After finishing the change of the XML project file format in a series of all-nighters leading up to Thursday, April 3, with almost no sleep between Saturday and that Thursday, I unfortunately got sick again. It’s a shame: I get sick, I get better, I miss programming so much that I throw myself into endless hours of work, then I get sick again, probably from overdoing it and not eating properly. Before we made a new development release, drjava-20080411-1951-r4436, I managed to make one commit with several small bugfixes for the new XML project file format on Windows machines, but that was it. I was so sick, I couldn’t make it from my bed to the fridge. I’m afraid I’m not healthy yet, I’m still just as sick, but I’ve lost so much weight that it’s become easier to transport my body…
Now I added a small thing that I wish had gone into the release on Friday: An automatic update checker for DrJava. By default, it runs every seven days on start-up of DrJava and checks if there is a newer stable or beta release. If there is, then a dialog is displayed with a “Download” button that takes the user to SourceForge.
The settings can also be changed so that it
- checks for stable releases only,
- checks for stable and beta releases,
- checks for all releases, including development releases, or
- doesn’t check automatically.
The number of days between automatic checks can also be changed (all in the “Miscellaneous” pane of the “Preferences”). The dialog can be manually invoked by using the “Check for New Version of DrJava” menu item in the “Help” menu.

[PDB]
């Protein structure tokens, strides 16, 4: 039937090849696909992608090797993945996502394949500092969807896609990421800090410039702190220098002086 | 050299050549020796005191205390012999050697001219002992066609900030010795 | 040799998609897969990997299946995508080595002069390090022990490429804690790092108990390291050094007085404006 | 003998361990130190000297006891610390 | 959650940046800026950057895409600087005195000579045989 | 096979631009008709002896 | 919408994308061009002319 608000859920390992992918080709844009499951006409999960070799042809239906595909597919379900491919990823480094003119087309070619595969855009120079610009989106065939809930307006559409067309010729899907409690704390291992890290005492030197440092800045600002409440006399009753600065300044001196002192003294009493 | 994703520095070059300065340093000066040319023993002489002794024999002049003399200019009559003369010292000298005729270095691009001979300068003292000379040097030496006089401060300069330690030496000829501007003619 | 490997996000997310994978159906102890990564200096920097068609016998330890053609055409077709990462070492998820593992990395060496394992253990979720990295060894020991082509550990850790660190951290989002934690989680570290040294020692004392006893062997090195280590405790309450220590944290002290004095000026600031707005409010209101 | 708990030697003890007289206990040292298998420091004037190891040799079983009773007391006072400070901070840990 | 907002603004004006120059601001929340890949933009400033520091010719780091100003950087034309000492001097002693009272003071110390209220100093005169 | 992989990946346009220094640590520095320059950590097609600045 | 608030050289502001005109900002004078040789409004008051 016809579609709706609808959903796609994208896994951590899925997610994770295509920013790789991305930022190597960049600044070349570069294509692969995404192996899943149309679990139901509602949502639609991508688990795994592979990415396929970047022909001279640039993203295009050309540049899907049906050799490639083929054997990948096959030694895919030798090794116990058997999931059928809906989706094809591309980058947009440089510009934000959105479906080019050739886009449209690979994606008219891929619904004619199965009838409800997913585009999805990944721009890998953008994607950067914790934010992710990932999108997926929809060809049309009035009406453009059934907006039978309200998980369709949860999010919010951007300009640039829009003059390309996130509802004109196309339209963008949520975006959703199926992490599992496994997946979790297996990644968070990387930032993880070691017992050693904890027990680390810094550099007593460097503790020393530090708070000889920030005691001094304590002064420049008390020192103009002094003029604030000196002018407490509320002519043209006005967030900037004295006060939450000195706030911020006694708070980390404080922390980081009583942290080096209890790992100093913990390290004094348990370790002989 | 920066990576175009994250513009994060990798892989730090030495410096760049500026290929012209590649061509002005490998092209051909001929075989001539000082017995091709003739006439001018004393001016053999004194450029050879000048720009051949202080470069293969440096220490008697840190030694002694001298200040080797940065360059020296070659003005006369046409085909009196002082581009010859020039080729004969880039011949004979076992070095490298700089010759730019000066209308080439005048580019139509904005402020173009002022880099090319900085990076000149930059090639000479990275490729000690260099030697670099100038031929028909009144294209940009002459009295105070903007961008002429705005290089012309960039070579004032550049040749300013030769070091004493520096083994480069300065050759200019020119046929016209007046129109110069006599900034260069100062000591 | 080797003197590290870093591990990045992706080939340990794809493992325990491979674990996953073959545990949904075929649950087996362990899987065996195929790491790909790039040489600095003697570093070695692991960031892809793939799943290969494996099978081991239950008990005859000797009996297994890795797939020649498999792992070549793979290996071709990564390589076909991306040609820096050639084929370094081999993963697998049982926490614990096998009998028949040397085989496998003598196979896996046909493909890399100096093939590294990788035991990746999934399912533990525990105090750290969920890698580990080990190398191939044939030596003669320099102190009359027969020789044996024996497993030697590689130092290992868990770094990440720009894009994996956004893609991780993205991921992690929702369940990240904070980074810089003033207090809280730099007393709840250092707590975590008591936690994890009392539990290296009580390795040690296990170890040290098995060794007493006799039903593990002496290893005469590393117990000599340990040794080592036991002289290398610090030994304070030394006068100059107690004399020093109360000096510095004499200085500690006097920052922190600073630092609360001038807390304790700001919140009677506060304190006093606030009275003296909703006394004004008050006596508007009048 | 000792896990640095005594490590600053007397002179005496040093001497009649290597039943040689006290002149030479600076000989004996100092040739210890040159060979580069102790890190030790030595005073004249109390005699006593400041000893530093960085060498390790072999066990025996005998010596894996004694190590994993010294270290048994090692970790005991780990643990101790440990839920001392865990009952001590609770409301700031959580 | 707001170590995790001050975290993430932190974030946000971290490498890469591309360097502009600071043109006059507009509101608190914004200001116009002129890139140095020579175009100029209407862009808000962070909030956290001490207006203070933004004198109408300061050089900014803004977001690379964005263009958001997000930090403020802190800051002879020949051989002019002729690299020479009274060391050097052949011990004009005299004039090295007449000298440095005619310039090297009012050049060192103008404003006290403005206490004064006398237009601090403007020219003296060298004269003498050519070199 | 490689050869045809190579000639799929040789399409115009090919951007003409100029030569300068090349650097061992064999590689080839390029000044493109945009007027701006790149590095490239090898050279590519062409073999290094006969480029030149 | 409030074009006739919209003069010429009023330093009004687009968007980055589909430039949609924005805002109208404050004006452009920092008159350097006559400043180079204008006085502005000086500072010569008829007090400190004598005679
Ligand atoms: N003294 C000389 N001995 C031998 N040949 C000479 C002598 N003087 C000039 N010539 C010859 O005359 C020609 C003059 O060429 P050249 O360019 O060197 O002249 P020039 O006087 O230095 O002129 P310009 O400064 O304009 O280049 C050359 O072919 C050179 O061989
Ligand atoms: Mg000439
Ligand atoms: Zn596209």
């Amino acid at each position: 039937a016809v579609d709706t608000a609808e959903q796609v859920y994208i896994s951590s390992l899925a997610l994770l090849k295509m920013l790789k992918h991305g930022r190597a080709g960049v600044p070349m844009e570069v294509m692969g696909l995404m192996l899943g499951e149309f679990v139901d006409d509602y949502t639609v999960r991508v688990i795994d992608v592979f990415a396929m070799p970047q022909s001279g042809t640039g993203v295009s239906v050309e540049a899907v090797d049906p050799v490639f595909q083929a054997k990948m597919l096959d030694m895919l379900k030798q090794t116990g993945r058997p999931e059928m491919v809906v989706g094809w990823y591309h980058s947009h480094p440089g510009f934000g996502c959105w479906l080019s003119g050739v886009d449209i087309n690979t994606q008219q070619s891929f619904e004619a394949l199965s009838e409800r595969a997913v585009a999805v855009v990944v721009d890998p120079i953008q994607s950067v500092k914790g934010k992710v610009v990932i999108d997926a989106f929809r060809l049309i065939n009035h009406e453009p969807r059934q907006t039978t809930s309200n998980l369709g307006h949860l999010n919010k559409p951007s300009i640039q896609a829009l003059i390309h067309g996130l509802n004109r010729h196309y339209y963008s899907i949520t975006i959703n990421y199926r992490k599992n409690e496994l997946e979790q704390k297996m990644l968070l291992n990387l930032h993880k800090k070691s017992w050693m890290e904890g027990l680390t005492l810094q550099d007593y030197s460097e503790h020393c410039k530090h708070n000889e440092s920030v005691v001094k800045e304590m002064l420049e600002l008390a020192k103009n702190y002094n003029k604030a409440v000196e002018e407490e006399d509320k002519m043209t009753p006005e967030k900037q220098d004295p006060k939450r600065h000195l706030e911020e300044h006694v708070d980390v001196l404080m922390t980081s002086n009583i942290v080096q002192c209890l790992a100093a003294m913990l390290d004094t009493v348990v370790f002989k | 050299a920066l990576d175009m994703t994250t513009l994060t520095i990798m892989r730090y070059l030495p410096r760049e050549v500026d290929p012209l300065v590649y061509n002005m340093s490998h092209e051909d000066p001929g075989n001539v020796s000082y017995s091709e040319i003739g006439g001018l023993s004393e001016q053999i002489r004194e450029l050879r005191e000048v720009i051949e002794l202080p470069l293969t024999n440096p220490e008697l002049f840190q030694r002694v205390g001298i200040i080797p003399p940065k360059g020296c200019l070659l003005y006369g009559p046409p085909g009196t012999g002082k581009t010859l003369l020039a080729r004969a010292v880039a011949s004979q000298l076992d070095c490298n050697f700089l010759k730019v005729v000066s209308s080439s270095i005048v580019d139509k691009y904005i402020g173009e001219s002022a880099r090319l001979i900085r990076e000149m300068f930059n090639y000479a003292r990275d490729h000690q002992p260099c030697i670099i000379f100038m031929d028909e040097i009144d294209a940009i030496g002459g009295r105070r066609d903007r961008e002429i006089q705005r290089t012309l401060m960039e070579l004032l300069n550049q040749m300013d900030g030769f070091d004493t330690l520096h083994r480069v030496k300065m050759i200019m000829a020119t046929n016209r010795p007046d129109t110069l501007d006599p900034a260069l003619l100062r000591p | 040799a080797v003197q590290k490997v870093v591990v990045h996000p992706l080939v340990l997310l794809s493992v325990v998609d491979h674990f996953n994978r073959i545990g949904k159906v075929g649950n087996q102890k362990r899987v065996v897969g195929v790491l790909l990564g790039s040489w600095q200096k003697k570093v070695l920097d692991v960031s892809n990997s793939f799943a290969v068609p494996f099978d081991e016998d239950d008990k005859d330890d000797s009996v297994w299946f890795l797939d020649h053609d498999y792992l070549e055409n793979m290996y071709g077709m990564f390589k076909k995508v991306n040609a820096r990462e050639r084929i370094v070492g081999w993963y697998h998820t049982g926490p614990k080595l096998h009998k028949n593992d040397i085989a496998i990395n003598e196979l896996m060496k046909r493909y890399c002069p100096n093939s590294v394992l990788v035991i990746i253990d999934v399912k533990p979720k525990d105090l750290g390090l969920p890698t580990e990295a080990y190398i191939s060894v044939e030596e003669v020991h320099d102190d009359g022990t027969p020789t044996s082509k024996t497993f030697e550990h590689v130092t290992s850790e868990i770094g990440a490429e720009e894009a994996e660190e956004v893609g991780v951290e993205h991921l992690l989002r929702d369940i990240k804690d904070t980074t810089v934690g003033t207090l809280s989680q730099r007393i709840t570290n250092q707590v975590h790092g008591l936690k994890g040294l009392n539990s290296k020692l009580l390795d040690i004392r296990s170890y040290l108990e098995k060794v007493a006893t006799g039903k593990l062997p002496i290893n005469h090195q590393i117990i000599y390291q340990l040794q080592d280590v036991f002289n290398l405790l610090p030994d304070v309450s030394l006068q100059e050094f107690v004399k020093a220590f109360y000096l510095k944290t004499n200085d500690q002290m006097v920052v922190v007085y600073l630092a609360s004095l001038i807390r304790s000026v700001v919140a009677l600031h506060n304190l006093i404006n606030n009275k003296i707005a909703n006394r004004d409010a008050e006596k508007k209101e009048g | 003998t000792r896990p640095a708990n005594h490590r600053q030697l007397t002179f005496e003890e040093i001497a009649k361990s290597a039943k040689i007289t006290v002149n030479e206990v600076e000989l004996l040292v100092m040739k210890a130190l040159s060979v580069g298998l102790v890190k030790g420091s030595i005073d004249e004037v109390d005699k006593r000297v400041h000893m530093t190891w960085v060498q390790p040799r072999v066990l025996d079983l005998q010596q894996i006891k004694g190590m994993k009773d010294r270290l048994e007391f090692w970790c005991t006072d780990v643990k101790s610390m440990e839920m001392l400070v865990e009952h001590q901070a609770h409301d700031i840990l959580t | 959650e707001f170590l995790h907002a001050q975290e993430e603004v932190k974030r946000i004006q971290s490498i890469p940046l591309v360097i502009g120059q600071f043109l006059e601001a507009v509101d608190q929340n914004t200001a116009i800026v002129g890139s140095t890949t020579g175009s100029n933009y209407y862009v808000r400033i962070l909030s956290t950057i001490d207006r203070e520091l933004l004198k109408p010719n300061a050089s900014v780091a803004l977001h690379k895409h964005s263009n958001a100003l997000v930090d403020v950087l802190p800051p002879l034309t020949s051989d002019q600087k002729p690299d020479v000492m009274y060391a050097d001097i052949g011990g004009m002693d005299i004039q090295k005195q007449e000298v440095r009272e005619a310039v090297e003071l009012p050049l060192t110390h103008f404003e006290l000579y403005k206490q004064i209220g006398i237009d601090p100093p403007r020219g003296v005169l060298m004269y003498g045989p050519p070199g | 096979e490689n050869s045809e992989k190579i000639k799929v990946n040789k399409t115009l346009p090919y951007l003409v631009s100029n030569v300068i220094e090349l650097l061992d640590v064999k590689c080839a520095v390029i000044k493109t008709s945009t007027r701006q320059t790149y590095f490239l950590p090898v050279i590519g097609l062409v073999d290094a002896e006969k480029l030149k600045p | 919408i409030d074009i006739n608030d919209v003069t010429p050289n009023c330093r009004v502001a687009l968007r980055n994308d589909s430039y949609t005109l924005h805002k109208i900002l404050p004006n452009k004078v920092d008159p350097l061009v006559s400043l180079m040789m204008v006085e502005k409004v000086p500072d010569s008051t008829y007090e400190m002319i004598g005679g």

It works by checking the LATEST_VERSION*.TXT files on drjava.org:
For that, of course, DrJava requires internet access, but DrJava fails gracefully if it cannot access the internet. I chose “check for stable and beta releases” as default. It would have been nice if all the users of the development release were automatically notified of the next beta release.
I’m pretty sure we have to make a new release soon, though, because the Mac application doesn’t work for me and at least one other person.
Corky and Dan figured out what the problem with the Mac application is: The DrJava file inside the application doesn’t have the execute permission set, because zip/unzip do not store permissions. We’ll revert to using gzip/gunzip, and then it should work again.